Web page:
If for business, a router is needed, because a router performs the function of IP sharing, Network Address Translation (NAT), Dynamic Host Configuration, Firewall. The following picture shows a network diagram with a switch and a router.

enter image description here

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If you got that setup to work properly, you'd have a very insecure network as all of the computers would have to be directly linked to the internet to work, (public IPs). However that might get costly as the costs for public IPs can get expensive. The simple solution here would be to just go and buy a router and replace the one you don't want. You could also potentially leave out the first switch in your equation if it's only bridging the connection between the router and the rack switch.

Cable Modem -> New Router -> CAT 5e Server Rack -> Wall Ethernet Port -> Computers

A somewhat decent router for basic usage can be from $100-$200 online depending on what all you want. If it's in a shared location, then you'll probably just want one that has a single WAN port as well as a single LAN. That's really not a good option though as moving the router into your office space would be better. The cable that goes from the closet to your space, (if it's a standard LAN cable) is the one that you should plug directly into the modem and then have your router at the other end. This will give you more control to as the routers tend to lock up more than modems in my personal experience.

  • Thank you for your helpful response! I'd upvote, but I haven't reached the min rep for that yet... We did get a new router, we just wanted to use it on our floor instead of in the server room so we could hook up wireless printers and such to it like you were saying. The switch in use powers about 16 computers via eithernet ports. – Josh979 Jun 22 '16 at 22:45
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The WiFi portion of your WiFi router is probably not necessary, but in your case a router is in most cases to allow for security, firewalling, and basic network services such as DHCP and perhaps DNS caching. You probably need more horsepower, how much would vary on the number of devices, speed of your internet, and how you use your network.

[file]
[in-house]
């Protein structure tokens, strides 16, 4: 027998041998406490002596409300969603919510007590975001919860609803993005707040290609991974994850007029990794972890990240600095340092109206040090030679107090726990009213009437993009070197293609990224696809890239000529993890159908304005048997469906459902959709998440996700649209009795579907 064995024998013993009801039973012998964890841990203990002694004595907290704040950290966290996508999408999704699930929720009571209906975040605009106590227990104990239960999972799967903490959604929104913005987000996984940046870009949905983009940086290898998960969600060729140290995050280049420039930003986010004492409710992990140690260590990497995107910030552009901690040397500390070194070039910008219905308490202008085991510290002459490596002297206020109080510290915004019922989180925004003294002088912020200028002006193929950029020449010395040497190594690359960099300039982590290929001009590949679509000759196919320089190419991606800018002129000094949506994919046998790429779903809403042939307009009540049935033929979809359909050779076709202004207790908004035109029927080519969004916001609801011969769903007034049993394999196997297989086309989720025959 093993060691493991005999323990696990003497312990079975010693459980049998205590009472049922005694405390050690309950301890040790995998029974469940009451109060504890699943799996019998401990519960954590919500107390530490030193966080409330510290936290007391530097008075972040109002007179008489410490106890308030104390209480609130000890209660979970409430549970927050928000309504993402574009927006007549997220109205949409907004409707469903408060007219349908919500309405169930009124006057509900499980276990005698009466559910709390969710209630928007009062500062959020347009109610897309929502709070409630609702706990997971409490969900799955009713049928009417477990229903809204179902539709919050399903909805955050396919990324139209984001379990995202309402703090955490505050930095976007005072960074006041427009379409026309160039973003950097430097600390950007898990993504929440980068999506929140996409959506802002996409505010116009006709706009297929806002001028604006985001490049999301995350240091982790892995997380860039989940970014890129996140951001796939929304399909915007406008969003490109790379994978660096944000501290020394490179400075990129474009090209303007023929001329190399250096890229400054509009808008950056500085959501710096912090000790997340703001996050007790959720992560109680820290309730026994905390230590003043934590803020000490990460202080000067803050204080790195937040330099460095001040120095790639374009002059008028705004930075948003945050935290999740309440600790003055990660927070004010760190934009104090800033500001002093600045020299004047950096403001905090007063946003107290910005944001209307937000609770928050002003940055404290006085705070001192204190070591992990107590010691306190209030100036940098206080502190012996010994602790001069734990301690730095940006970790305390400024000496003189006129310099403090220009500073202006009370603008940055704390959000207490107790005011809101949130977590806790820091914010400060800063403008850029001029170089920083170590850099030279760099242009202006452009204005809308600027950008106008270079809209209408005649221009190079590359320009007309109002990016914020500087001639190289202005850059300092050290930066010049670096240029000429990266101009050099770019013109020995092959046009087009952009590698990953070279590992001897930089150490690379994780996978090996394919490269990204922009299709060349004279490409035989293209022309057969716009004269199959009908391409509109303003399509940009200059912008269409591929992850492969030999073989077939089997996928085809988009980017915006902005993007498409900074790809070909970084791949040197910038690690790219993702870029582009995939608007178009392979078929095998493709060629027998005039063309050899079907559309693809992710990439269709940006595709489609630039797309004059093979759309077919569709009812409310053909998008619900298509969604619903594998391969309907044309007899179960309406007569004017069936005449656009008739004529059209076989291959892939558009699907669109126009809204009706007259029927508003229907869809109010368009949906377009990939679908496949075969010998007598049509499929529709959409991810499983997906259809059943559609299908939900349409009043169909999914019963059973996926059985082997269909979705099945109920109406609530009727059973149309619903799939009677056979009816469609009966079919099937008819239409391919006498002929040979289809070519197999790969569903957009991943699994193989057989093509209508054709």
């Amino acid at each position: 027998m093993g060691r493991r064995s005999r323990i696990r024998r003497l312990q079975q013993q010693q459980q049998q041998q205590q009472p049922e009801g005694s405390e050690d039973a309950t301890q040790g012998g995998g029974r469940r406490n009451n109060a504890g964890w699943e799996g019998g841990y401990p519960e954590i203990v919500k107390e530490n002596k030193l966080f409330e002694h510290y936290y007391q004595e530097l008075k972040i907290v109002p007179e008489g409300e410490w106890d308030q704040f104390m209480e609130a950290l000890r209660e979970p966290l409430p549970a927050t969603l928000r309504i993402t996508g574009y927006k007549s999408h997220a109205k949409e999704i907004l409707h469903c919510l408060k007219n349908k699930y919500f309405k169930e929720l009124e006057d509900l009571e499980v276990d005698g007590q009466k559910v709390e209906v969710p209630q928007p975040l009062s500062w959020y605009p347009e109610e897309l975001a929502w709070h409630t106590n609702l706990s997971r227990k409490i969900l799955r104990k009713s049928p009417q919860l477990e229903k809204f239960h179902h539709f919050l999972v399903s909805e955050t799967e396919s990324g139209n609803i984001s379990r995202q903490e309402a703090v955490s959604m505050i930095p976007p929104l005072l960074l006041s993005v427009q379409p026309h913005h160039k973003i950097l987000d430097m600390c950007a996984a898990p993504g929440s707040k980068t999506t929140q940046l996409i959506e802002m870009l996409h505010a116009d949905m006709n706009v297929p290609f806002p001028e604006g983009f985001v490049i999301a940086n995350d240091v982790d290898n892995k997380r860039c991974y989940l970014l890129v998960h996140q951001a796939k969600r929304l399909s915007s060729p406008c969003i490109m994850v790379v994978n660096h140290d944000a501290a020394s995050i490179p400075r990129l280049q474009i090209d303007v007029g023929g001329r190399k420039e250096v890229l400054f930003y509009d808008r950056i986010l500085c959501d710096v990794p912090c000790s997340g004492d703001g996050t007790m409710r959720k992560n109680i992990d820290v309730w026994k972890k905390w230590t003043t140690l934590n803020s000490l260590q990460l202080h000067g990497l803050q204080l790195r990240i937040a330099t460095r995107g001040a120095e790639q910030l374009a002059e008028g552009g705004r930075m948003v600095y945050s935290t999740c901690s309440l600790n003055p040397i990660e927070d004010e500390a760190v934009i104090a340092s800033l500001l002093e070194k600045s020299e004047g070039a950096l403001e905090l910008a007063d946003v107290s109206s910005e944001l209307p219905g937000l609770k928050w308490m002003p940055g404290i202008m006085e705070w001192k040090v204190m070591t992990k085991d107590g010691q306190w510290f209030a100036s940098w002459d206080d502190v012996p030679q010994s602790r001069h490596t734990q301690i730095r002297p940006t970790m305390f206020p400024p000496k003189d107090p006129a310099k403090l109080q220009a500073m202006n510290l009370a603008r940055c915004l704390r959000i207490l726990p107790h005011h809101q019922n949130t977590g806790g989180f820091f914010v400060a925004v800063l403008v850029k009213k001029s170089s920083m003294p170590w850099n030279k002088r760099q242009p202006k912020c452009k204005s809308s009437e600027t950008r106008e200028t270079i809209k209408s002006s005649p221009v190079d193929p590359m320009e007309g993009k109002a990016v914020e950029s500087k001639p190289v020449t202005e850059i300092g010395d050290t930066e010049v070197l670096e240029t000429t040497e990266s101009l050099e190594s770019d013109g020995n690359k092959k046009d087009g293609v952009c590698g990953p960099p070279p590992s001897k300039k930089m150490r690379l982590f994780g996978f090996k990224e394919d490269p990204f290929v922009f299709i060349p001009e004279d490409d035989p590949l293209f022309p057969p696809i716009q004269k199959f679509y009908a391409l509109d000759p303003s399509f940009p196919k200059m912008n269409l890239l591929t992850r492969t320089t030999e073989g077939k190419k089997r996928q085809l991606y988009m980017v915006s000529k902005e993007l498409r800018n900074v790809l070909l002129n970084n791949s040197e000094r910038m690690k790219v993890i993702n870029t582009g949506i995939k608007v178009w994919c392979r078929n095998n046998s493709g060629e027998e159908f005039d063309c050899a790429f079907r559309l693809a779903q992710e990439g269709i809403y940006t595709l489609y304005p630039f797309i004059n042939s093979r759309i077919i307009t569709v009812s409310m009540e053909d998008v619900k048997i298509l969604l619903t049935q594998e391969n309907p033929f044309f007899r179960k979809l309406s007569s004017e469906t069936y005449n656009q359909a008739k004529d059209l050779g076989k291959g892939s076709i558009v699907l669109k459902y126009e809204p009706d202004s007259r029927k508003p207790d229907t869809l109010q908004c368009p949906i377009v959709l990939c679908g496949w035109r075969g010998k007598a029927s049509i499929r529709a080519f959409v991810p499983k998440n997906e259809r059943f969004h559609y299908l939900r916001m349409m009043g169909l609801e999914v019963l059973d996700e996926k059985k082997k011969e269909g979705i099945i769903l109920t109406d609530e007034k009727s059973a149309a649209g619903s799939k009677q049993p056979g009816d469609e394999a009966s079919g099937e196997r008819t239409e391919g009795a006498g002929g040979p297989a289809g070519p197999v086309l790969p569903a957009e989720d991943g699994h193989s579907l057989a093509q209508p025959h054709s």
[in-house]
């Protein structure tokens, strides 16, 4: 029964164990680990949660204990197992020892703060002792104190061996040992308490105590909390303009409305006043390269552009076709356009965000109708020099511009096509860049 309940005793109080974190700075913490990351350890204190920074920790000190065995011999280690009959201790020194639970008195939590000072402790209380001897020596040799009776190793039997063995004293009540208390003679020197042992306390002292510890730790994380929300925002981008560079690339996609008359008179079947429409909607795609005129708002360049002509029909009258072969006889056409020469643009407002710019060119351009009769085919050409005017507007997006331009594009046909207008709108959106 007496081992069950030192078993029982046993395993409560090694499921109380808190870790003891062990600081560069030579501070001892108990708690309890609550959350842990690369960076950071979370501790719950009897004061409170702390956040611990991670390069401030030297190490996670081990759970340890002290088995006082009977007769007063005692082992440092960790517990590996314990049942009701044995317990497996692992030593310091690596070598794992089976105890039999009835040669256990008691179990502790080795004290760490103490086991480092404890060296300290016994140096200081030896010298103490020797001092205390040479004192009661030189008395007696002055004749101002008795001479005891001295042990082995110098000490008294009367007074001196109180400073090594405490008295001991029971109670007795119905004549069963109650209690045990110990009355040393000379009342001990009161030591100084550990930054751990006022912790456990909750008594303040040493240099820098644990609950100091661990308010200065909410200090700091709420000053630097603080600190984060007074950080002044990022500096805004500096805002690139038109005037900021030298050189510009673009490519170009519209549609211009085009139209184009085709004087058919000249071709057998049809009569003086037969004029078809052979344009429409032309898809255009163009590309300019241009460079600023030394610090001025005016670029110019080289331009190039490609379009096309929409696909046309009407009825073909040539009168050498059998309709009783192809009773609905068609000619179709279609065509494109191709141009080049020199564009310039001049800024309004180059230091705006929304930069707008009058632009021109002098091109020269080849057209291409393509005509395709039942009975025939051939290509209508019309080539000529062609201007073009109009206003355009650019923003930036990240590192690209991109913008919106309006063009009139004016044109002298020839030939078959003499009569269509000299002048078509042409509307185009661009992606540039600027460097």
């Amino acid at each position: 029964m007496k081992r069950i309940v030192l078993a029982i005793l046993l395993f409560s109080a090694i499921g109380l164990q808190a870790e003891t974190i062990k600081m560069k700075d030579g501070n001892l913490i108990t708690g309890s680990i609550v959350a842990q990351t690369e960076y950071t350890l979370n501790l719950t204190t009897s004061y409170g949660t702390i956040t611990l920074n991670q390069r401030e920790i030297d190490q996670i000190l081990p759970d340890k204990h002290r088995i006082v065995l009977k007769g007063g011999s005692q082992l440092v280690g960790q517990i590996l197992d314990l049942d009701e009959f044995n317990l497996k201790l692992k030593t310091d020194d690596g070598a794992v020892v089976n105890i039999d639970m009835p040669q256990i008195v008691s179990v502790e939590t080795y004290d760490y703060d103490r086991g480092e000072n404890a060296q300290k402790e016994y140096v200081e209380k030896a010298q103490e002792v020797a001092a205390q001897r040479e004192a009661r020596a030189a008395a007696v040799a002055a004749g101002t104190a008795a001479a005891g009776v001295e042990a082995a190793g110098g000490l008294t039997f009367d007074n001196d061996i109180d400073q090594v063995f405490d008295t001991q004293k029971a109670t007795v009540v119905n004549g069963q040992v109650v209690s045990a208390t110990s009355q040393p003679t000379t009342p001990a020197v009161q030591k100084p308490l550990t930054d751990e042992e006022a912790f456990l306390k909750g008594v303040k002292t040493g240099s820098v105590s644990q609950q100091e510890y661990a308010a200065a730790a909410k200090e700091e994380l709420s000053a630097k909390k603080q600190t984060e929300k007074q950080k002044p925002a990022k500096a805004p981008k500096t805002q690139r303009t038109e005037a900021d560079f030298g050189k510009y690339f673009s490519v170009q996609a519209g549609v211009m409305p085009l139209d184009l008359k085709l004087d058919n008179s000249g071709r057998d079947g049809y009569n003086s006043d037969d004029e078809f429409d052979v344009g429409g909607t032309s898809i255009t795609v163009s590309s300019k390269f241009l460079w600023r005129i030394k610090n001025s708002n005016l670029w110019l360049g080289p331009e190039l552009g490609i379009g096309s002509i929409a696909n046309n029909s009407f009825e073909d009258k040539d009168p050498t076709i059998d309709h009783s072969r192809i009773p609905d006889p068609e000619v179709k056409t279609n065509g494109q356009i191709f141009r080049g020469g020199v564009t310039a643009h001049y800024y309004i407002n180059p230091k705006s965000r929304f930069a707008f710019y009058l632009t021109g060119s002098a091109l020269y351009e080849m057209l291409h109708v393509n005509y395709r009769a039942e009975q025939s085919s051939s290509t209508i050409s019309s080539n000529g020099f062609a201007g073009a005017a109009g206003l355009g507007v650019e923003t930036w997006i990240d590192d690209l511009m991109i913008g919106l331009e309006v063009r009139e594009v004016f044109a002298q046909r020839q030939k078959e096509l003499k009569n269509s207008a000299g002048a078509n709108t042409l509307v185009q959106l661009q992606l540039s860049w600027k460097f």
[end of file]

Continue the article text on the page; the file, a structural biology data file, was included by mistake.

At first glance I would say the setup should be...

Cable Modem -> New Router -> Ummanaged Switch -> Cat5 Server Rack -> Wall Jack -> Computer

Just like you have it, except with a new router... and to fix the WiFi dead spots, you use a Wireless Access Point, which give you WiFi where you need it physically by bridging the Ethernet network to WiFi, you can connect this at perhaps the Unmanaged switch or plugged into a spare wall jack somewhere. Access Points (APs) do not normally do any routing, they just bridge the network to WiFi and add encryption and authentication.

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Yes.

The router is the component that connects two different networks (your local area network or LSN and the internet). The switch only handles connections within the LAN while the modem translates the signals through the air or wires.

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A modem is provided by the Internet Service Provider (ISP) and provides a network access to the internet. A router is the "traffic director" of a network. It takes information provided by the modem or ONT and routes it to the various devices that are connected, and creates internal IP address for the devices so they can be accessed. A switch is used to provide additional ports, expanding the capability of the router. A switch will not provide routing capability and should not be connected directly to the modem or ONT unless a DHCP Server is present elsewhere on the network. So the connection should be modem—router-switch.